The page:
As partial support of her motion, appellant submitted the affidavit of psychologist Dr. John Singh. Dr. Singh saw the children three times for an evaluation. Appellant told Dr. Singh that the children had complained to her that they had been physically abused while in respondent's custody. Dr. Singh explored that issue with the children and learned that the disciplinary method of spanking, causing in "red marks and some pain," was at issue. Dr. Singh indicated that he sensed that fights in the family resulted in anxieties in the children and that they "live in fear of what will happen next." He noted that physical abuse results in emotional and mental abuse and can cause psychological and emotional difficulties "which can manifest in present and later years." He concluded with the opinion that "the girls would be better off to live with their mother, whose environment is peaceful and contributes to their health and welfare."

Dr. Singh's affidavit does not support a prima facie finding of endangerment. The alleged "physical abuse" consisted of ordinary spanking in a disciplinary context. Although spanking as a disciplinary method is not condoned by all experts, the act as described and documented in this case is not the type of conduct constituting physical abuse ordinarily understood as endangering a child's physical or emotional health.

Appellant's own affidavit describes complaints by the children regarding physical discipline administered by respondent's wife, fights between respondent and his wife, and the use of profanity by respondent's wife toward one of the children. Appellant concludes that the "environment is definitely having a negative effect on the children."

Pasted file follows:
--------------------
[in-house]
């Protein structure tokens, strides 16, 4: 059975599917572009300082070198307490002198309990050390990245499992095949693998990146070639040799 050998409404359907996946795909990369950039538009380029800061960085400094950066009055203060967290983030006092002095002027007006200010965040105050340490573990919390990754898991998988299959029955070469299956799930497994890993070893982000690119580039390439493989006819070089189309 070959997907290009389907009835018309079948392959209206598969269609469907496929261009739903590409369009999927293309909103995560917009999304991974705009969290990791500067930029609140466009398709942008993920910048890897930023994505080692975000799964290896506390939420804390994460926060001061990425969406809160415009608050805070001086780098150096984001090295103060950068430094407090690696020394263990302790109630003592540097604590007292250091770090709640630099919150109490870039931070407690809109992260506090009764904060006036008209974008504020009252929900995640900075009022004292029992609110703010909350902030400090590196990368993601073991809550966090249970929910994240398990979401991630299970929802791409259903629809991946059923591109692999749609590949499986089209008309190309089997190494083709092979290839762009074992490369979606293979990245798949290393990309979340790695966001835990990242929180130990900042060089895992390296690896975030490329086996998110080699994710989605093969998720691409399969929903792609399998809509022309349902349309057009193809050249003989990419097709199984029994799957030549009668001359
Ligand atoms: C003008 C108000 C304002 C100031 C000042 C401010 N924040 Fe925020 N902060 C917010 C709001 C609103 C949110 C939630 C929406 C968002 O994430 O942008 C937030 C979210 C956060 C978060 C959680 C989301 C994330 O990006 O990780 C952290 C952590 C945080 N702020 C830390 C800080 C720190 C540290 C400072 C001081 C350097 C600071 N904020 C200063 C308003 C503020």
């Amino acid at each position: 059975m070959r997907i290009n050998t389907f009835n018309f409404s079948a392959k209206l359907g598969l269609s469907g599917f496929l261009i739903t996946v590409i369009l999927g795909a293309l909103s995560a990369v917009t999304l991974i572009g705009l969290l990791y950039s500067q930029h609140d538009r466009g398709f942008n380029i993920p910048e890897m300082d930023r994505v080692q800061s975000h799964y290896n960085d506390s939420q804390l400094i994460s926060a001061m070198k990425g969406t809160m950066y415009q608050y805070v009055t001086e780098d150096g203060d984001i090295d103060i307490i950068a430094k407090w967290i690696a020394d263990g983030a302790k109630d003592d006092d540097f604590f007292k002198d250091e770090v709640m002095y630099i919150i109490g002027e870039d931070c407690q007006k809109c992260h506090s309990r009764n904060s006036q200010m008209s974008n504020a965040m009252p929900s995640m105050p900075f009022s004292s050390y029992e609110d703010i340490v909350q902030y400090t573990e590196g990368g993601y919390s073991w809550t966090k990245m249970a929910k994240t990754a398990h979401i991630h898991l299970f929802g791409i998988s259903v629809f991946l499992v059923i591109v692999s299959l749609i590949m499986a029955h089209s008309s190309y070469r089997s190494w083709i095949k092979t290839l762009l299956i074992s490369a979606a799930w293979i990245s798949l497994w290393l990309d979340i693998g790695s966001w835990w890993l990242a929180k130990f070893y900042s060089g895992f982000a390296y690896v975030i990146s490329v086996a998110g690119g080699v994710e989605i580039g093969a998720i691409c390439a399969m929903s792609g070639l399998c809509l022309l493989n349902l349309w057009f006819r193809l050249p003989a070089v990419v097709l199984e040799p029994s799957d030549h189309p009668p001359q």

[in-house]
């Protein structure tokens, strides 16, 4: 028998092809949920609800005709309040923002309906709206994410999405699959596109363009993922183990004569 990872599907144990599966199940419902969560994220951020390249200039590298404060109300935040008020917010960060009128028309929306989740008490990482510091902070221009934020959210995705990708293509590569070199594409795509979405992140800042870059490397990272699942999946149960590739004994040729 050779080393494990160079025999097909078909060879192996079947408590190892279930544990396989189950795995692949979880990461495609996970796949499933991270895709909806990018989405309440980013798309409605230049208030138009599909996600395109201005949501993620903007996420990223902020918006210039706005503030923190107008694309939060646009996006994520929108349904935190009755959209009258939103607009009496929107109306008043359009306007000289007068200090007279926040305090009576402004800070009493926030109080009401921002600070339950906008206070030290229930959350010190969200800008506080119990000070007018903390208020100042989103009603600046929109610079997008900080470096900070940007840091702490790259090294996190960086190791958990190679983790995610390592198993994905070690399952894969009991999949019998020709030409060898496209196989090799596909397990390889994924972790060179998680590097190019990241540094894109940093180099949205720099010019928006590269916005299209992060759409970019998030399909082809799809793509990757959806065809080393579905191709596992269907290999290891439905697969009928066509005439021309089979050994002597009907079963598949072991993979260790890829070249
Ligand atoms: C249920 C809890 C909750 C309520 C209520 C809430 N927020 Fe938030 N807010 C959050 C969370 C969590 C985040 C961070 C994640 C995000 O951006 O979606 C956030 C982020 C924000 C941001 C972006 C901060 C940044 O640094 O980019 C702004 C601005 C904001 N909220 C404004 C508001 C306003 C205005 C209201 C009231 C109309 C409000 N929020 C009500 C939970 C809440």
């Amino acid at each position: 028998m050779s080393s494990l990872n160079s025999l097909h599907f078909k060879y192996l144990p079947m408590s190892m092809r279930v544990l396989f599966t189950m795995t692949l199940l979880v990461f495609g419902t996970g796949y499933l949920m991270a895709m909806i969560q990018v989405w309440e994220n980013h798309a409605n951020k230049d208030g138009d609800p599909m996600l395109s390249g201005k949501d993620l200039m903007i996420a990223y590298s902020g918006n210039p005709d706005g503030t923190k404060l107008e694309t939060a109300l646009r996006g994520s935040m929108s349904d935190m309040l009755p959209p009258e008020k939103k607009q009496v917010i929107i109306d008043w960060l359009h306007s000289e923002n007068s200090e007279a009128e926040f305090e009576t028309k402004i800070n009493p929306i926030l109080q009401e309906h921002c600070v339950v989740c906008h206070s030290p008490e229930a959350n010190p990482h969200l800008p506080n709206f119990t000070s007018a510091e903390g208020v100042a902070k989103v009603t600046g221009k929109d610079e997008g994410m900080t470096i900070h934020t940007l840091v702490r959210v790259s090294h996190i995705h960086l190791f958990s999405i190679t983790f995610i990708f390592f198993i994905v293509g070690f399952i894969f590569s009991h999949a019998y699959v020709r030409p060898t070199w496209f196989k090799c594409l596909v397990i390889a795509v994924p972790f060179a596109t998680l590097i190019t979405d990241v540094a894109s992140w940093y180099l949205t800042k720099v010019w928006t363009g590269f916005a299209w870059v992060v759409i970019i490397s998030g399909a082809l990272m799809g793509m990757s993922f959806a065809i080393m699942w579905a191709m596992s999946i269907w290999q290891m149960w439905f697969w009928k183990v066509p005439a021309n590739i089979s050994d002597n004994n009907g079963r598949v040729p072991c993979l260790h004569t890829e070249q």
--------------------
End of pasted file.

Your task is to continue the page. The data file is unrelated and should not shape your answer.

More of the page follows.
In considering a moving party's assertions, the trial court may consider the non-moving party's submissions as an explanation of the moving party's assertions. Geibe, 571 N.W.2d at 779. It is also appropriate for the trial court to consider evidence from sources other than affidavits provided by the moving party. Krogstad v. Krogstad, 388 N.W.2d 376, 383 (Minn. App. 1986) (court denied evidentiary hearing after considering court services' study and third-party affidavits as well as evidence submitted by moving party). Therefore, the district court did not err in considering Dr. Singh's affidavit or the report of the guardian ad litem.

Appellant's affidavit is insufficient to establish a prima facie case of endangerment. Many of her assertions lack specificity and many are mitigated to various degrees by respondent's assertions and by the report of the guardian ad litem. The issues raised by appellant are those adjustment issues that parents and children commonly experience when a divorced parent remarries and blends the children into the family of the new spouse. Moreover, respondent and his spouse have sought counseling to address the adjustment problems. See Hassing v. Lancaster, 570 N.W.2d 701, 703 (Minn. App. 1997) (noting that custody determinations must be based on child's "present circumstances").

A trial court's denial of a motion to modify custody without an evidentiary hearing is discretionary, and the denial will not be reversed absent a clear showing of abuse of that discretion. Geibe, 571 N.W.2d at 778. Appellant has alleged insufficient facts to suggest that respondent has been deficient in his care of the children since the prior custody order. See Westphal, 457 N.W.2d at 229 (affirming denial of motion to modify custody without evidentiary hearing despite unfavorable expert reports where custodian not shown to be deficient). The facts appellant has alleged, even if true, do not show the significant degree of endangerment Ross requires for a custody change. The trial court, therefore, did not abuse its discretion in denying appellant's motion without an evidentiary hearing. Because appellant's failure to make a prima facie showing of endangerment is dispositive, we need not address her other arguments. See Niemi v. Schachtschneider, 435 N.W.2d 117, 119 (Minn. App. 1989) (lack of endangerment fatal to custody modification); see also Dabill v. Dabill, 514 N.W.2d 590, 595 (Minn. App. 1994) (endangerment described as "threshold" for modifying custody).

Affirmed; motion granted.